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I have a function in Matlab that has some variables in it. I need to print out the variable_names (in case of an exception etc.). I am aware of inputname function but it works for input_arguments only.

mat = [ 1 2 ; 3 4 ] ;

% disp(['Error in var: ' ??(a)])
% desired ouput: Error in var: mat     (and NOT 1 2 ; 3 4!)


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What is (a) supposed to be? –  gnovice Jul 14 '11 at 21:29
@gnovice: I think he meant to say mat instead of a –  Amro Jul 14 '11 at 21:57
Just out of curiosity, what could be the use case of this exercise? What I mean is that the variable name is actually known in this state. What prevents from typing disp('Error in var: mat')? Do not take this as critisism, but as a question of genuine interest. –  patrik Feb 26 at 9:44

5 Answers 5

up vote 10 down vote accepted

Matlab essentially does not let you do that. However, you can write a helper function to ease your pain in creating output like that:

function disp_msg_var(msg, v)
  disp([msg inputname(2)]);

which you could call like so in your case:

disp_msg_var('Error in: ', a);

You can read more discussion on the topic on the Mathworks forum

Additionally, to list all current variables with values you can use the who function, but that is not the problem you presented.

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varname=@(x) inputname(1);
disp(['Error in var: ' varname(mat)])
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+1 I added a one-line version of this solution –  Amro Jul 14 '11 at 21:22

I'm adding another solution to the mix (one-liner):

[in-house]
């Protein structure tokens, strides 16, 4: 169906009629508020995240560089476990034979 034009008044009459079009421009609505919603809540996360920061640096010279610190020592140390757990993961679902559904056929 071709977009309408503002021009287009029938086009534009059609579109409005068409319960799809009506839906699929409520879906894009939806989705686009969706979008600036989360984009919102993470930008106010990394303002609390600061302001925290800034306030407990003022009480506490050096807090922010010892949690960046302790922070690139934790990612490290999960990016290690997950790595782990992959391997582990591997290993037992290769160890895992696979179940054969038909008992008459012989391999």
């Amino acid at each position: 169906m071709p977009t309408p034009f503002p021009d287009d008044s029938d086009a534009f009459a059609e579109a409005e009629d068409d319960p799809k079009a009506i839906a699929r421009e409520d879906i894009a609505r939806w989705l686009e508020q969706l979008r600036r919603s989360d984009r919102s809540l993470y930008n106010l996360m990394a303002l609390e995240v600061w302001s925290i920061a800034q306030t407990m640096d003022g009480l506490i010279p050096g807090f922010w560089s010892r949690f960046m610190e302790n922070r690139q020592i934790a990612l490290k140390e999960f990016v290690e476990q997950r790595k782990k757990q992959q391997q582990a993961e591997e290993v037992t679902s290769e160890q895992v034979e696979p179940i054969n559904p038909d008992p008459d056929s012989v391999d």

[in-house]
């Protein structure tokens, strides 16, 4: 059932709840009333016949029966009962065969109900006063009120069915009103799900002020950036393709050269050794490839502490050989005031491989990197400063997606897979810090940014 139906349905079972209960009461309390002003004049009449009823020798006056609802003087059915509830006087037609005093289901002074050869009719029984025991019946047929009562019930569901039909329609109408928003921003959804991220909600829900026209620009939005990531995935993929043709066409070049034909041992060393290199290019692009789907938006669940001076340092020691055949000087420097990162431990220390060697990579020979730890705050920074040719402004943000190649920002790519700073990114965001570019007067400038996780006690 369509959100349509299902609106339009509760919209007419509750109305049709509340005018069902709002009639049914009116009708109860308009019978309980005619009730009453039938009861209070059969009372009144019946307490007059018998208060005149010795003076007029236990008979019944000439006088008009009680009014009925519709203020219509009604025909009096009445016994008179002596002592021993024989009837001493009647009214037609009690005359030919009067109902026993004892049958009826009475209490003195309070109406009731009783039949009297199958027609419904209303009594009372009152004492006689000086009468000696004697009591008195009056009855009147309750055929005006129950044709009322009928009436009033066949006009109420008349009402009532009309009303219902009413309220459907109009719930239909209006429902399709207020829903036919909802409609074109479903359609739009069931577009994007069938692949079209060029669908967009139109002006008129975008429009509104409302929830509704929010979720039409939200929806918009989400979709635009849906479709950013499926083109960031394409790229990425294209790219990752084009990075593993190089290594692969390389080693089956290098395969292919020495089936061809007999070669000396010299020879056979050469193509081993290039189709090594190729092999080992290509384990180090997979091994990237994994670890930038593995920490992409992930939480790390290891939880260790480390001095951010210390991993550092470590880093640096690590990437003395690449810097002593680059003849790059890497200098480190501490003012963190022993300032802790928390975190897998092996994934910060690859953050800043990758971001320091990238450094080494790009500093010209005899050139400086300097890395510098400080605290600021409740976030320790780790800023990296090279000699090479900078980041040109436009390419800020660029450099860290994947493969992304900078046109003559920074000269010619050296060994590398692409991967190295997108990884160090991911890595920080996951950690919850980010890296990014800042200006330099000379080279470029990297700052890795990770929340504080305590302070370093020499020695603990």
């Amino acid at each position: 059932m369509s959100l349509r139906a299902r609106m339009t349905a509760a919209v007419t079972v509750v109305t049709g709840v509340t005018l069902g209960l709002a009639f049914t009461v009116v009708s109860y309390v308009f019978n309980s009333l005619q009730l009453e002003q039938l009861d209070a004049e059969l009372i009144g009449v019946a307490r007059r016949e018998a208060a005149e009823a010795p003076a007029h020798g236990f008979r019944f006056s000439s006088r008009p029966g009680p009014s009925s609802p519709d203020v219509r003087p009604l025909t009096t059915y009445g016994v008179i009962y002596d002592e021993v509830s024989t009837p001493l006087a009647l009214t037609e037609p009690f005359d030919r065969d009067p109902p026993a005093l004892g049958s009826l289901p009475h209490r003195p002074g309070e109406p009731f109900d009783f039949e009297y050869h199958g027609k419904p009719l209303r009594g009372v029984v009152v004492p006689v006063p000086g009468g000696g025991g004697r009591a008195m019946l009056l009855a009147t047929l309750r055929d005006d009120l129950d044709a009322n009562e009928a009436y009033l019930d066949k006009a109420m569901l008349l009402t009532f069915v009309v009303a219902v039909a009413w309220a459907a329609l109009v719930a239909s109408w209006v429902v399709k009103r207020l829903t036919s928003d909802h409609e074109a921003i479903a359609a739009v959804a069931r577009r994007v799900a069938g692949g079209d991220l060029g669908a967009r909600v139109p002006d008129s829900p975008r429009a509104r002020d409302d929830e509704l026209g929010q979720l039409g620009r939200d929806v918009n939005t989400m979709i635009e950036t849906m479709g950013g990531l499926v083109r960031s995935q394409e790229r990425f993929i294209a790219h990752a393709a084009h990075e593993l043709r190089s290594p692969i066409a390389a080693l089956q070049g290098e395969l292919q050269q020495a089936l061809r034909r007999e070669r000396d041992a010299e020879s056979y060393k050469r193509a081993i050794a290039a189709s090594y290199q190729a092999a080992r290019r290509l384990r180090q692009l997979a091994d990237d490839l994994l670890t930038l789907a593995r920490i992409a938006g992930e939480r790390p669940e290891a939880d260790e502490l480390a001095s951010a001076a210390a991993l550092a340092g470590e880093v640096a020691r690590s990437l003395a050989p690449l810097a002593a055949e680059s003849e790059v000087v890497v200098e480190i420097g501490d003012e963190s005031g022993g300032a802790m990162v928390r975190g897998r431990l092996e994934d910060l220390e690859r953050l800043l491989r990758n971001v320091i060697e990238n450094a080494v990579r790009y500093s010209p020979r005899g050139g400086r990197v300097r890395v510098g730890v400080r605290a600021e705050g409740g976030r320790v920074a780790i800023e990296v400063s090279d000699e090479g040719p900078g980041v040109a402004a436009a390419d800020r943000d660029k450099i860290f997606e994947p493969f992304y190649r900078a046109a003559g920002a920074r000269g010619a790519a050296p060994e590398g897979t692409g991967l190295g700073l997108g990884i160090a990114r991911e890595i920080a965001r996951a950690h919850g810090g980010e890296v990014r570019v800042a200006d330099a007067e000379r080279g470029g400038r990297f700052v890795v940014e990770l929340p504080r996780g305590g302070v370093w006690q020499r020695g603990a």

function myFunction()
    mat = [1 2; 3 4];
    disp(['Error in var: ' feval(@(x)inputname(1),mat)])

Which outputs:

Error in var: mat
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If you want to print out the variables present in a function, you can use the function WHO. Here's an example using a simple function test.m:

function test
  a = 1;
  b = 2;
  varNames = who();
  disp(sprintf('%s ','Variables are:',varNames{:}));
  c = 3;
  d = 4;
  varNames = who();
  disp(sprintf('%s ','Variables are:',varNames{:}));

Running this will give you the following output:

>> test
Variables are: a b 
Variables are: a b c d varNames
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-1 that is not what the OP is asking for –  Amro Jul 14 '11 at 21:23
@Amro: I think it is. "I need to print out the variable_names (in case of an exception etc.)." It sounds to me like they want to list the variables present after an exception occurs. The interpretation everyone else has made doesn't make much sense, since if the OP already knew which variable caused the exception, then they already knew its name and wouldn't have to get it from anywhere. –  gnovice Jul 14 '11 at 21:28
I agree that the OP's request is a bit strange (if you want to get a variable name as a string, then you already know it as you are typing the code!). The only use case I can think of this is to simplify error reporting or debugging. Perhaps this can be considered some sort of reflection capability... –  Amro Jul 14 '11 at 21:55

have a look at the below I think you can find what you are looking for:


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Thanks but I had tried that link before. The closest solution requires creating a new function. I was wondering if there is a better solution to it, like mfilename –  Maddy Jul 13 '11 at 16:09

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